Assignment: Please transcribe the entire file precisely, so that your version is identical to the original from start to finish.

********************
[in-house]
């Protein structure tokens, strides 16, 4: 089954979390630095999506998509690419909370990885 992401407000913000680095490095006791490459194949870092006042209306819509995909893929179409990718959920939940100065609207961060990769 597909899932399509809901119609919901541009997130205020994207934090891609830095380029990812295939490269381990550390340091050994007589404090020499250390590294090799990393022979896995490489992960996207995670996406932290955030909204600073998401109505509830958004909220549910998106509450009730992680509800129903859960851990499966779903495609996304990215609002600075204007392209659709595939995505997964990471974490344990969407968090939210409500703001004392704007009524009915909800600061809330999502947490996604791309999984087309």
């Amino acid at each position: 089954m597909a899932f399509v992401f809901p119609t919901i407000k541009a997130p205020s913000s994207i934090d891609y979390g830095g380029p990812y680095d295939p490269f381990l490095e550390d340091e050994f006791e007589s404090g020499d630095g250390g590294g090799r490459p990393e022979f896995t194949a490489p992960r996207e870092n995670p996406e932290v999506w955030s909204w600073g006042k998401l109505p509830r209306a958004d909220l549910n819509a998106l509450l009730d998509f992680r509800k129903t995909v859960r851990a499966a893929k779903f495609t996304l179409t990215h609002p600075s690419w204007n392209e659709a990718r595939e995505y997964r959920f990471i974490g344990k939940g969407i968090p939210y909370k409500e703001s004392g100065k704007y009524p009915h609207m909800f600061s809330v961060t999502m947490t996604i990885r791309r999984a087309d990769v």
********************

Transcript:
[in-house]
């Protein structure tokens, strides 16, 4: 089954979390630095999506998509690419909370990885 992401407000913000680095490095006791490459194949870092006042209306819509995909893929179409990718959920939940100065609207961060990769 597909899932399509809901119609919901541009997130205020994207934090891609830095380029990812295939490269381990550390340091050994007589404090020499250390590294090799990393022979896995490489992960996207995670996406932290955030909204600073998401109505509830958004909220549910998106509450009730992680509800129903859960851990499966779903495609996304990215609002600075204007392209659709595939995505997964990471974490344990969407968090939210409500703001004392704007009524009915909800600061809330999502947490996604791309999984087309």
């Amino acid at each position: 089954m597909a899932f399509v992401f809901p119609t919901i407000k541009a997130p205020s913000s994207i934090d891609y979390g830095g380029p990812y680095d295939p490269f381990l490095e550390d340091e050994f006791e007589s404090g020499d630095g250390g590294g090799r490459p990393e022979f896995t194949a490489p992960r996207e870092n995670p996406e932290v999506w955030s909204w600073g006042k998401l109505p509830r209306a958004d909220l549910n819509a998106l509450l009730d998509f992680r509800k129903t995909v859960r851990a499966a893929k779903f495609t996304l179409t990215h609002p600075s690419w204007n392209e659709a990718r595939e995505y997964r959920f990471i974490g344990k939940g969407i968090p939210y909370k409500e703001s004392g100065k704007y009524p009915h609207m909800f600061s809330v961060t999502m947490t996604i990885r791309r999984a087309d990769v």